"Laughter is the tonic, the relief, the surcease from pain" - Charlie Chaplin answer's his critics, New York Times, 1940.
Karim Asir is determined to waddle in his idol's footsteps and fulfil his primary goal in life.
"It is very simple, I want to give Afghans a reason to smile," said the Kabul stand-up comedian who performs as the country's Charlie Chaplin.
Dressed in the actor's trademark oversized shoes, baggy pants, cane and black bowler hat, Asir said he has witnessed suicide attacks and been targeted by insurgents.
The 25 year old said Chaplin impersonators are found all over the world helping people ignore grief and making them laugh, and he does the same. His early years were in Iran, where his family fled after Taliban rule took hold in Afghanistan in 1996. There he saw performances of Chaplin on Iranian TV.
After the family returned home, Asir started wearing make-up and recreating Chaplin's characters in his performances, despite his parent's apprehensions.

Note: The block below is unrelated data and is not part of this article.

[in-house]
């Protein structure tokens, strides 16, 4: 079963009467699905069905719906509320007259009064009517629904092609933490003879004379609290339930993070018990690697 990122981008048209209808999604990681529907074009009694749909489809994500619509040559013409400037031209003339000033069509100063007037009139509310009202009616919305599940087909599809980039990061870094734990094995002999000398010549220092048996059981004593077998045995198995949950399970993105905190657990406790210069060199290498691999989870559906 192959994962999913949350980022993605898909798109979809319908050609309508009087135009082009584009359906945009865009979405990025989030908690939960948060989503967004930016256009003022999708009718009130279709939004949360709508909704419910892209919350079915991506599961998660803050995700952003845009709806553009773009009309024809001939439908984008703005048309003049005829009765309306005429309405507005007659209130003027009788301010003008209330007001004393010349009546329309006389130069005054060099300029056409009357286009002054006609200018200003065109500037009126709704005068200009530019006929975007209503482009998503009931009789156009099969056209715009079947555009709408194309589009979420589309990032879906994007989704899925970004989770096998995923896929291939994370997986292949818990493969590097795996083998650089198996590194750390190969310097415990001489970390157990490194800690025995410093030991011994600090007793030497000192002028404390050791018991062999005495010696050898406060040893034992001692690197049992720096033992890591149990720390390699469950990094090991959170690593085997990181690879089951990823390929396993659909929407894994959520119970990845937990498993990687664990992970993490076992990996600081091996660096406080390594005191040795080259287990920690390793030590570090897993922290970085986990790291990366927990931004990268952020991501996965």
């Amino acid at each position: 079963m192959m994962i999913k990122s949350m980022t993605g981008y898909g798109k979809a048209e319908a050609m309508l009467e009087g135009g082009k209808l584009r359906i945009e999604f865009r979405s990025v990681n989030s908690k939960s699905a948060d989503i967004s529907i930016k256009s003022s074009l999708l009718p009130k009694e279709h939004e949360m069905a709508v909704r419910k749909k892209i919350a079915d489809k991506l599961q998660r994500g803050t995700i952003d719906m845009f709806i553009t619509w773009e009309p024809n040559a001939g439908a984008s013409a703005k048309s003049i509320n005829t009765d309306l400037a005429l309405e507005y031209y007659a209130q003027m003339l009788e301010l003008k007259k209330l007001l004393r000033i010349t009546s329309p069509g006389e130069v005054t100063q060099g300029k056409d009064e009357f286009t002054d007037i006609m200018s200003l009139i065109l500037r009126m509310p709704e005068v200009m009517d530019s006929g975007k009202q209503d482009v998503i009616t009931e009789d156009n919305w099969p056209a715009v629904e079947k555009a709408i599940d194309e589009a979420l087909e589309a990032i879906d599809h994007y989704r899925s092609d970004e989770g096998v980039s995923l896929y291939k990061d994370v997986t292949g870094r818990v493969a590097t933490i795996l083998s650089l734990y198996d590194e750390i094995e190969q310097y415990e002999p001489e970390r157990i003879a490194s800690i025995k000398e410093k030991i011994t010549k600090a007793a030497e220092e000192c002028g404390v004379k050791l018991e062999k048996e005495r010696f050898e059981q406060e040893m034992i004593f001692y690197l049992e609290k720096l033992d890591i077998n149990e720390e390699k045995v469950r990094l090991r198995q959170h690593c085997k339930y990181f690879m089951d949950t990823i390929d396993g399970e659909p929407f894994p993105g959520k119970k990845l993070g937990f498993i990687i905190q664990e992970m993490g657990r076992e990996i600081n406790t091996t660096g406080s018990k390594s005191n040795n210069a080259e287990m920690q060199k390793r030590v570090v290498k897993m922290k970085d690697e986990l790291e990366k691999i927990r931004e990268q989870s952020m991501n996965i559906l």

His live performances provide respite in a city that routinely gets attacked by Taliban insurgents and ISIS suicide bombers.
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Asir says he has been threatened by militants who say his performances are haram. But despite the threats, he performs in public parks, orphanages, private parties and at charity events organised by international aid agencies.
"I want to give my people a chance to forget their problems such as war, conflicts and insecurity in Afghanistan," he said.
Afghanistan's traditional culture includes music and performance arts. However, under the Taliban's rule from 1996 to 2001, most cultural activities were banned because they were seen as anti-Islamic.
In Kabul, when Asir's fans surround him to take selfies, he smiles but is constantly worried about attacks.
"I am afraid of getting attacked by a suicide bomber or an explosion but these issues cannot stop me from being Charlie Chaplin," he said.